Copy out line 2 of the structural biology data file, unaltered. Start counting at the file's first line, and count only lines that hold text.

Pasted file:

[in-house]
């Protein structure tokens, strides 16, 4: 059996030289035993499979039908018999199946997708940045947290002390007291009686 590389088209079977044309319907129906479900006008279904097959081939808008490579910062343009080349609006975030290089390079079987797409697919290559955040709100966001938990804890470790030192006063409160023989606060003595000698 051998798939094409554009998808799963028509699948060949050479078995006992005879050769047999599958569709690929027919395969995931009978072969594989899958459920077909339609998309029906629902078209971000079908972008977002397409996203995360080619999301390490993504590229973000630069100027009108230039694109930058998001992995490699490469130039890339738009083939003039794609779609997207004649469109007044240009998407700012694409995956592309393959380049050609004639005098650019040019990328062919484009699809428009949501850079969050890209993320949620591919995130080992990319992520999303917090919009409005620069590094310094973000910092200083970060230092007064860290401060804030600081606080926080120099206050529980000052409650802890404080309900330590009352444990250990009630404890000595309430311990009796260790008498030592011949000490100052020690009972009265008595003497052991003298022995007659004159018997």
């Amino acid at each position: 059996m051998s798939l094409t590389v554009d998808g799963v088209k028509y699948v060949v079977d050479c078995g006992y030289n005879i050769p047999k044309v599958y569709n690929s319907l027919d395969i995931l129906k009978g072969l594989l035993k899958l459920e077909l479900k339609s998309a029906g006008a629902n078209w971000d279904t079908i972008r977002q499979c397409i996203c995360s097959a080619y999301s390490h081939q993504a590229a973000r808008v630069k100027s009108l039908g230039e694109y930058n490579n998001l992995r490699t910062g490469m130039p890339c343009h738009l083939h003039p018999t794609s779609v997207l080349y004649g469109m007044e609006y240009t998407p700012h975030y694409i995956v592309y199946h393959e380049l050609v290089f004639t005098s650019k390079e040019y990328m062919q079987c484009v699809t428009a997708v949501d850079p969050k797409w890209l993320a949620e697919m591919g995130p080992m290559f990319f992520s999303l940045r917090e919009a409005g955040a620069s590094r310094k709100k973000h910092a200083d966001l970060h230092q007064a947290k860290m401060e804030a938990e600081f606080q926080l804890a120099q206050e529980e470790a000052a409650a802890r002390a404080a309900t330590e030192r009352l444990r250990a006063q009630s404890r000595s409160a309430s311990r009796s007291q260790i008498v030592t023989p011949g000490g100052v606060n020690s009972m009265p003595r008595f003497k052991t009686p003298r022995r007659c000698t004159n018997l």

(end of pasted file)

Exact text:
């Protein structure tokens, strides 16, 4: 059996030289035993499979039908018999199946997708940045947290002390007291009686 590389088209079977044309319907129906479900006008279904097959081939808008490579910062343009080349609006975030290089390079079987797409697919290559955040709100966001938990804890470790030192006063409160023989606060003595000698 051998798939094409554009998808799963028509699948060949050479078995006992005879050769047999599958569709690929027919395969995931009978072969594989899958459920077909339609998309029906629902078209971000079908972008977002397409996203995360080619999301390490993504590229973000630069100027009108230039694109930058998001992995490699490469130039890339738009083939003039794609779609997207004649469109007044240009998407700012694409995956592309393959380049050609004639005098650019040019990328062919484009699809428009949501850079969050890209993320949620591919995130080992990319992520999303917090919009409005620069590094310094973000910092200083970060230092007064860290401060804030600081606080926080120099206050529980000052409650802890404080309900330590009352444990250990009630404890000595309430311990009796260790008498030592011949000490100052020690009972009265008595003497052991003298022995007659004159018997």